All or Nothing at All

Preview of “All or Nothing at All – The Life of Billy Bland”, by Steve Chilton

Undoubtedly one of the greatest fell runners of all time, Borrowdale’s Billy Bland is quite simply a legend of our sport. Held in the same high esteem as men like Joss Naylor and Kenny Stuart, very few people can rival his achievements – most notably his former long-standing Bob Graham record of 13:53, set in 1982. Bland is renowned for being a tough, no-nonsense, no-frills kinda guy; and it’s safe to say, they don’t make em’ like they used to.

Although fell running hasn’t changed all that much over the years, our lifestyles certainly have, highlighting some very noticeable differences between the then and now. The world has changed. We don’t live like we used to and we don’t train like we used to. These days it’s very rare for an elite athlete not to have a coach, or at least not to meticulously think about the planning and structure of their training. With the introduction and influence of GPS devices, mapping software and apps like Strava, we’re immersed in an ocean of digital data. We literally have the world at our fingertips. Obsessed with numbers and mile splits, summit selfies and instagram stories, for most of us our training is certainly very different to that of our predecessors. The following extract, taken from Steve Chilton’s latest book, “All or Nothing at All”, takes a look at the training of the Billy Bland in direct comparison to this new digital era…

He didn’t train especially hard when he was racing as a pro. Initially, as a newly re-instated amateur, he was doing just forty miles a week in training. However, he was putting a lot into it when he went out and thinking that he was doing enough. Looking back from today’s perspective, he says it obviously wasn’t. Over the years he progressed training-wise and results-wise.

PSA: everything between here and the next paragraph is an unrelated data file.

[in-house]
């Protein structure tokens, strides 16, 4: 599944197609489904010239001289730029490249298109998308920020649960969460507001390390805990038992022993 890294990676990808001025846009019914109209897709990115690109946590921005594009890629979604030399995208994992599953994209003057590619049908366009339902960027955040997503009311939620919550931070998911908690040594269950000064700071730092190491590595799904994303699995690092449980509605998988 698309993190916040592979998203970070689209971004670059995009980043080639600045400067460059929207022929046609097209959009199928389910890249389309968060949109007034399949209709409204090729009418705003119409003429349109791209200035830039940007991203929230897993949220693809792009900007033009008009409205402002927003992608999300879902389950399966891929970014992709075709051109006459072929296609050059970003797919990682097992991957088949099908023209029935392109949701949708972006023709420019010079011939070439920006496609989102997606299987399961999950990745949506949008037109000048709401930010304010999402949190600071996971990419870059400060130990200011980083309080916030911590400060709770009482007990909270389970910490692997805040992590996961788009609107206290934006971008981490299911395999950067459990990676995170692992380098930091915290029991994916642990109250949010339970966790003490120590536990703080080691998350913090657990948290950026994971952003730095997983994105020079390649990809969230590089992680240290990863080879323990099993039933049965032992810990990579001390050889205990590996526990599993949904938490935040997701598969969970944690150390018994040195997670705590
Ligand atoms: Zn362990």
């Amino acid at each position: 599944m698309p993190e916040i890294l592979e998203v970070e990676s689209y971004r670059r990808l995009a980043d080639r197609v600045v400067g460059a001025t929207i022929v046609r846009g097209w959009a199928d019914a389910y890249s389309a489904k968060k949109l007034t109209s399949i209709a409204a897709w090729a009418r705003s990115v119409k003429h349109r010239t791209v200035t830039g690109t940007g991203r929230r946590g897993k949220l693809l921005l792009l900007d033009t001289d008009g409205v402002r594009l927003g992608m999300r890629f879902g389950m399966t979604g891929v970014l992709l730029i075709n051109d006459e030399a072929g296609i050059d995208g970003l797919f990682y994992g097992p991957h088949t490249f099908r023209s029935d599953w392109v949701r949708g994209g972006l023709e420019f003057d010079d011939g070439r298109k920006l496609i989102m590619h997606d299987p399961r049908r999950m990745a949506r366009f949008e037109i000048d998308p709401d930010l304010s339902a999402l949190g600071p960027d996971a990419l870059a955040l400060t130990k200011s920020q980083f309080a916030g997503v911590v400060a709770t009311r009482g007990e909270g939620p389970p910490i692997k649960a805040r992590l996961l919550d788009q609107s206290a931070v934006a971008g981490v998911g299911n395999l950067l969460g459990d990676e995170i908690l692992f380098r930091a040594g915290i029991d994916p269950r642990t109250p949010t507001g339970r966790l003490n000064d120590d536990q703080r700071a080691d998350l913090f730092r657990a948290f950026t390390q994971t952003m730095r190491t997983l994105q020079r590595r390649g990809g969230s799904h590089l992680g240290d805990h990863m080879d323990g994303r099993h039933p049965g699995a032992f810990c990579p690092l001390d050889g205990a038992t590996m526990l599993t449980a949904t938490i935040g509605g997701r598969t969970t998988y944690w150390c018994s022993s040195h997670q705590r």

By the first six months of 1980, his championship year, he was up to eighty miles a week in training. But when racing often it would come down to the middle sixties. Mischievously, he says, ‘I’ve made a point of never doing more than 99 miles in a week just to say I’ve never done 100 – but maybe I was telling lies!’ This was all done on the fells when it was light enough, but when the dark nights came in it was mostly on roads in the week and on the fells at weekends.

Photo credit: Eileen Woodhead

The normal training pattern for Billy would be that virtually every day he would be out running. For him there was no such thing as days off. There had to be a reason to have a rest day. He would just get out and run, anything from 70 to 100 miles a week. Now the truth comes out. ‘I didn’t often top a 100, but I did sometimes, and I did average seventy right through the year. It doesn’t sound a lot, but it was nearly all on the fells.’ They weren’t cheap miles, and they weren’t soft miles. He would be running at 90% of race pace a lot of the time. Re-emphasising his life choices, he would get himself off to bed at night, get plenty of sleep and recover for the next day. He didn’t go down the pub, and he wanted to wake up ready to go again. He emphasises that work had to come first, mind. ‘I wouldn’t have wanted it any other way, actually. That is amateur sport isn’t it? I was doing what I liked doing, working and running.’